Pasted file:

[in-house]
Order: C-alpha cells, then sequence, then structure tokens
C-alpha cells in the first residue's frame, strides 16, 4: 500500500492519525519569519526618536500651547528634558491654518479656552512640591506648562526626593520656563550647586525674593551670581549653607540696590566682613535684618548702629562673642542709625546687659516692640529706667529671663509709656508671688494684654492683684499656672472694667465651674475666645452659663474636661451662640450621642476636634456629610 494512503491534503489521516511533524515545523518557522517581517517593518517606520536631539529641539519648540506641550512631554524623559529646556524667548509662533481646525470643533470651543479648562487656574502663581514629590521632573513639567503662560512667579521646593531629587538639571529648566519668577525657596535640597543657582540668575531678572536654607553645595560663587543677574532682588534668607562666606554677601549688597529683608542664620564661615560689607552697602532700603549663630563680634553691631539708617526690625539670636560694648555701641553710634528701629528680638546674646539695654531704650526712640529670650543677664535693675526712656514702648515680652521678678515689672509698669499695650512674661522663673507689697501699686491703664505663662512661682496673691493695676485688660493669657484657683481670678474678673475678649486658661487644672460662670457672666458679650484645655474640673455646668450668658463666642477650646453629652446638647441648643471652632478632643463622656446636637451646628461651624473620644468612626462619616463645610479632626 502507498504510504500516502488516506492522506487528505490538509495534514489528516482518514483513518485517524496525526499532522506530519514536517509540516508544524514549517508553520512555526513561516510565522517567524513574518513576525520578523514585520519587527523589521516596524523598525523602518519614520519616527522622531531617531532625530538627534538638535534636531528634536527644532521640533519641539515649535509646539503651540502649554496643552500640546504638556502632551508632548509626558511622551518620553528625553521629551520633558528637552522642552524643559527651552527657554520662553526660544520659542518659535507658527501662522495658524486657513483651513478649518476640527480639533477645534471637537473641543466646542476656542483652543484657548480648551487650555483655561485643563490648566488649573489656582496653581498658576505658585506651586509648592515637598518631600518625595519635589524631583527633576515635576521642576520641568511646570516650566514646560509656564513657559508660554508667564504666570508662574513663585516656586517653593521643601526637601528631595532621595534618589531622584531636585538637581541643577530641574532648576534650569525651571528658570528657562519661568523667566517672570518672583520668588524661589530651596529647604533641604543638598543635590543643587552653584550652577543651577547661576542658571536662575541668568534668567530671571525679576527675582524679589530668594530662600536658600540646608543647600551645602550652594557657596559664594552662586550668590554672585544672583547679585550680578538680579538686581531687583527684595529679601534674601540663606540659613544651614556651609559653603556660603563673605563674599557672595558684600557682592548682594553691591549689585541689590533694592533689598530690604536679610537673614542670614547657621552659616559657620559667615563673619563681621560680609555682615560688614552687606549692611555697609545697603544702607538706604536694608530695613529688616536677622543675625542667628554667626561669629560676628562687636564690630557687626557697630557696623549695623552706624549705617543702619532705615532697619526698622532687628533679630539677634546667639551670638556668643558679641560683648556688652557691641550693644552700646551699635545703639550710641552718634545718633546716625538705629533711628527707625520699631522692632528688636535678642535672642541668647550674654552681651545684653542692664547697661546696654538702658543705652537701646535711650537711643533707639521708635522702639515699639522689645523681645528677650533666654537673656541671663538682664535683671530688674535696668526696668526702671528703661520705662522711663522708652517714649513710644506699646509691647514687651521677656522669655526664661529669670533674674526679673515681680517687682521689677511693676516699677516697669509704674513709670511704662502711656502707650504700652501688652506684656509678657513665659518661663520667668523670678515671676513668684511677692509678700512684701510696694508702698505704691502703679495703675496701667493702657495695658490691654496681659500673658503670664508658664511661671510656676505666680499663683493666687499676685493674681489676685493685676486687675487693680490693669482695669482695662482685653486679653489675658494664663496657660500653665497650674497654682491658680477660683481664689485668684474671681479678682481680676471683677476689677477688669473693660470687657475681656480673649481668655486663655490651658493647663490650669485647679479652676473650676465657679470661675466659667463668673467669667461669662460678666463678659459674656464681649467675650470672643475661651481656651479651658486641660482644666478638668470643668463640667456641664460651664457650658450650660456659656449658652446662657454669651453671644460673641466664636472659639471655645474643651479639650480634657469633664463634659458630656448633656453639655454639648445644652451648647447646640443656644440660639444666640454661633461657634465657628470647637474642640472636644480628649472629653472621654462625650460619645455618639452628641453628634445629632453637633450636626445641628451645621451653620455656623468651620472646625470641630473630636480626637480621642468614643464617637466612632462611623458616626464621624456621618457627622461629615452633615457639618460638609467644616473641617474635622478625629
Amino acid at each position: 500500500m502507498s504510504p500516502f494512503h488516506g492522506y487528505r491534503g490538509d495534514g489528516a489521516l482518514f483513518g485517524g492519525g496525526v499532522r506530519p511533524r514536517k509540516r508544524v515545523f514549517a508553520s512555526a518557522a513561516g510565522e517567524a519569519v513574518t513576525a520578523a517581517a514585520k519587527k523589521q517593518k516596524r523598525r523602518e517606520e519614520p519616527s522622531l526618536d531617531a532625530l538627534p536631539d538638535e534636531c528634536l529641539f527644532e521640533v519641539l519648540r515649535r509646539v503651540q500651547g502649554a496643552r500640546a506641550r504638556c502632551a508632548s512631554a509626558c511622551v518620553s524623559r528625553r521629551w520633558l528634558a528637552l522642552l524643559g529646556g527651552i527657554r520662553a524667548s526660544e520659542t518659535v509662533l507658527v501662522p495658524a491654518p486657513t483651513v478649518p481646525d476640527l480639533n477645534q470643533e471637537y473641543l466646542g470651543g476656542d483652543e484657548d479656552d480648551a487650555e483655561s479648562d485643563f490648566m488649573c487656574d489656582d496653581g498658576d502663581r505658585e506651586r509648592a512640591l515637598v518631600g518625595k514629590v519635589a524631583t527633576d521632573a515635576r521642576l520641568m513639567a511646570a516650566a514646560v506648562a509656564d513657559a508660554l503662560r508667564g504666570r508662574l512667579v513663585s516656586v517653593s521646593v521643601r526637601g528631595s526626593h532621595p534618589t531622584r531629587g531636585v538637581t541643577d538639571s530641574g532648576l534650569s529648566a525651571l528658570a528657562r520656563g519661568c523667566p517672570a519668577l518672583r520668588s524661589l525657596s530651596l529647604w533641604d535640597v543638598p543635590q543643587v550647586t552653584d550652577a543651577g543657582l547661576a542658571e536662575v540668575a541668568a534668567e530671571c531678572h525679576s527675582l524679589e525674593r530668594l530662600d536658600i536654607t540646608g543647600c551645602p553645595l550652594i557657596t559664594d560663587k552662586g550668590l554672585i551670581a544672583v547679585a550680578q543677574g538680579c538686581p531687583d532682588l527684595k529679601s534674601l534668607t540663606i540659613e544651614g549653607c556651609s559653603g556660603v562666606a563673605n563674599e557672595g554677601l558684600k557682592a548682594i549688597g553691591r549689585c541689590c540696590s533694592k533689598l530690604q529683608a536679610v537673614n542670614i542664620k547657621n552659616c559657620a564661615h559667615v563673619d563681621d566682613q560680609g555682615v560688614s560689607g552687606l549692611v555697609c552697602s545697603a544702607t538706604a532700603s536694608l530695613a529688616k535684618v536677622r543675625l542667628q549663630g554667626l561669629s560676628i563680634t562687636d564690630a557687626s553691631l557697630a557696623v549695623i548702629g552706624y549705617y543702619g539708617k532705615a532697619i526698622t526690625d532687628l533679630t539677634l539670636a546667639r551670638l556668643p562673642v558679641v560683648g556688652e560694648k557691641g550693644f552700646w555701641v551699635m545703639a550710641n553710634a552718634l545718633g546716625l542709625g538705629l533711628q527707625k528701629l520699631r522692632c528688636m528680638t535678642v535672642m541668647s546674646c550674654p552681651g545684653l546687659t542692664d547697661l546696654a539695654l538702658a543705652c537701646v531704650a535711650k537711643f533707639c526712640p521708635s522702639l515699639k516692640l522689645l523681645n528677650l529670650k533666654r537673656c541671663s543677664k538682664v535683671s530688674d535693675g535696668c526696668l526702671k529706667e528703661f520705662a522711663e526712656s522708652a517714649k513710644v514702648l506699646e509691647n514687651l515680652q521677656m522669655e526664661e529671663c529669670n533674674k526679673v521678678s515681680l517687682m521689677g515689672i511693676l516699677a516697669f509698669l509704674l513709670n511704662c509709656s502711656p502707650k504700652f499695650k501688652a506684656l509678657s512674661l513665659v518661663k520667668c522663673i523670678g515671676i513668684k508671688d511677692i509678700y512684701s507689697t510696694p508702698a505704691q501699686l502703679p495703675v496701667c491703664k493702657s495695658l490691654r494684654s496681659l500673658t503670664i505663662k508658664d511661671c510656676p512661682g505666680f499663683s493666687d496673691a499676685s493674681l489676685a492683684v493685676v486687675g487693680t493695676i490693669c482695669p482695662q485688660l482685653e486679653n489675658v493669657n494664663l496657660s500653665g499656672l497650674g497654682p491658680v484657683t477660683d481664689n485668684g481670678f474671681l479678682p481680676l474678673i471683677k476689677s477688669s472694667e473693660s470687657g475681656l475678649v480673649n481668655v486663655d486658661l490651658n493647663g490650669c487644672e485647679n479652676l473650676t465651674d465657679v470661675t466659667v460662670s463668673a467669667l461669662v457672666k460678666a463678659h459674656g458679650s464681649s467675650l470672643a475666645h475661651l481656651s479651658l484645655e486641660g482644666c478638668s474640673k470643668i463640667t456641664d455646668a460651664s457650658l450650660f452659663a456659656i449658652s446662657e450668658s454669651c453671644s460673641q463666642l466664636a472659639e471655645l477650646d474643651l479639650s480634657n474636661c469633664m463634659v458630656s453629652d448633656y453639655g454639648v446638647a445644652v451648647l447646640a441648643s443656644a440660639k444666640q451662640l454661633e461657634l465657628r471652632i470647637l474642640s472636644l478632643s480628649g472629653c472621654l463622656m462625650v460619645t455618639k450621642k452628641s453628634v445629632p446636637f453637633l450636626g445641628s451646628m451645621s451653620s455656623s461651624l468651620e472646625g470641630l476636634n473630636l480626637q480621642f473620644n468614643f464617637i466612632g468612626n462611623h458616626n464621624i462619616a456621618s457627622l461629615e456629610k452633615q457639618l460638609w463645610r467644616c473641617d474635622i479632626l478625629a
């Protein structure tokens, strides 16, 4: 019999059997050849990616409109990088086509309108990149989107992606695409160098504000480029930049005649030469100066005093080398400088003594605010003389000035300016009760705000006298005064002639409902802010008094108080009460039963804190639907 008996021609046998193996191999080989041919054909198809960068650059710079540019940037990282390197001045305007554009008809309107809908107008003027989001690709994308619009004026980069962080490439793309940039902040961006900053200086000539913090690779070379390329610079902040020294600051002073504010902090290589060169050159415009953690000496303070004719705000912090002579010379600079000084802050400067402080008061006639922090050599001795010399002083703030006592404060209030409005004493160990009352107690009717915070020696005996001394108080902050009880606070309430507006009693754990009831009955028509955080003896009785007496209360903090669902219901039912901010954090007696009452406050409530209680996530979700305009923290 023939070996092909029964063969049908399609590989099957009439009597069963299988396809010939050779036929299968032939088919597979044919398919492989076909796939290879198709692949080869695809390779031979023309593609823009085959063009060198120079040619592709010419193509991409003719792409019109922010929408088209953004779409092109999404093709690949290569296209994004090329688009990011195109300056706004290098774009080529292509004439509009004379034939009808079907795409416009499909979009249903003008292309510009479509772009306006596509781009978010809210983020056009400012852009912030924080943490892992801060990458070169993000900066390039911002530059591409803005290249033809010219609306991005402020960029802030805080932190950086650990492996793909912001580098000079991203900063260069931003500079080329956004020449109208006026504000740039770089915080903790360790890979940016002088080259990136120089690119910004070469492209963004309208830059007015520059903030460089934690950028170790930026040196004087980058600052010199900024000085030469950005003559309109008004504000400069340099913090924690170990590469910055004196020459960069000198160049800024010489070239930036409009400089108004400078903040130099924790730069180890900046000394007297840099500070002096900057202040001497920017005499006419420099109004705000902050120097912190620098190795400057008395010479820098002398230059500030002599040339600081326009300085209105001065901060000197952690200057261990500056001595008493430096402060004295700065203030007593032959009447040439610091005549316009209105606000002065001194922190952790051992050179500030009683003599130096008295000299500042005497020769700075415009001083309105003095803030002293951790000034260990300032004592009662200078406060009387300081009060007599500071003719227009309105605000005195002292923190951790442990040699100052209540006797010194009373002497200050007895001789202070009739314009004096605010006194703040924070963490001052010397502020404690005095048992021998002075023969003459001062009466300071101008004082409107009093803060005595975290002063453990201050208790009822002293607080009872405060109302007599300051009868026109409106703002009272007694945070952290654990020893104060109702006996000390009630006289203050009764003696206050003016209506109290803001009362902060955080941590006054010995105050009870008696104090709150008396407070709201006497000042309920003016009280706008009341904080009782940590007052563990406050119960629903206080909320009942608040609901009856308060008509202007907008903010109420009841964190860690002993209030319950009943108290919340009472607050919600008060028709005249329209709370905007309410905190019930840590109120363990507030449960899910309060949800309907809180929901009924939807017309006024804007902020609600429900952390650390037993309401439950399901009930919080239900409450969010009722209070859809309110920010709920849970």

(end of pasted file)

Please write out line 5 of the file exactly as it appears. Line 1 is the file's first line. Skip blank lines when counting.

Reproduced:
């Protein structure tokens, strides 16, 4: 019999059997050849990616409109990088086509309108990149989107992606695409160098504000480029930049005649030469100066005093080398400088003594605010003389000035300016009760705000006298005064002639409902802010008094108080009460039963804190639907 008996021609046998193996191999080989041919054909198809960068650059710079540019940037990282390197001045305007554009008809309107809908107008003027989001690709994308619009004026980069962080490439793309940039902040961006900053200086000539913090690779070379390329610079902040020294600051002073504010902090290589060169050159415009953690000496303070004719705000912090002579010379600079000084802050400067402080008061006639922090050599001795010399002083703030006592404060209030409005004493160990009352107690009717915070020696005996001394108080902050009880606070309430507006009693754990009831009955028509955080003896009785007496209360903090669902219901039912901010954090007696009452406050409530209680996530979700305009923290 023939070996092909029964063969049908399609590989099957009439009597069963299988396809010939050779036929299968032939088919597979044919398919492989076909796939290879198709692949080869695809390779031979023309593609823009085959063009060198120079040619592709010419193509991409003719792409019109922010929408088209953004779409092109999404093709690949290569296209994004090329688009990011195109300056706004290098774009080529292509004439509009004379034939009808079907795409416009499909979009249903003008292309510009479509772009306006596509781009978010809210983020056009400012852009912030924080943490892992801060990458070169993000900066390039911002530059591409803005290249033809010219609306991005402020960029802030805080932190950086650990492996793909912001580098000079991203900063260069931003500079080329956004020449109208006026504000740039770089915080903790360790890979940016002088080259990136120089690119910004070469492209963004309208830059007015520059903030460089934690950028170790930026040196004087980058600052010199900024000085030469950005003559309109008004504000400069340099913090924690170990590469910055004196020459960069000198160049800024010489070239930036409009400089108004400078903040130099924790730069180890900046000394007297840099500070002096900057202040001497920017005499006419420099109004705000902050120097912190620098190795400057008395010479820098002398230059500030002599040339600081326009300085209105001065901060000197952690200057261990500056001595008493430096402060004295700065203030007593032959009447040439610091005549316009209105606000002065001194922190952790051992050179500030009683003599130096008295000299500042005497020769700075415009001083309105003095803030002293951790000034260990300032004592009662200078406060009387300081009060007599500071003719227009309105605000005195002292923190951790442990040699100052209540006797010194009373002497200050007895001789202070009739314009004096605010006194703040924070963490001052010397502020404690005095048992021998002075023969003459001062009466300071101008004082409107009093803060005595975290002063453990201050208790009822002293607080009872405060109302007599300051009868026109409106703002009272007694945070952290654990020893104060109702006996000390009630006289203050009764003696206050003016209506109290803001009362902060955080941590006054010995105050009870008696104090709150008396407070709201006497000042309920003016009280706008009341904080009782940590007052563990406050119960629903206080909320009942608040609901009856308060008509202007907008903010109420009841964190860690002993209030319950009943108290919340009472607050919600008060028709005249329209709370905007309410905190019930840590109120363990507030449960899910309060949800309907809180929901009924939807017309006024804007902020609600429900952390650390037993309401439950399901009930919080239900409450969010009722209070859809309110920010709920849970």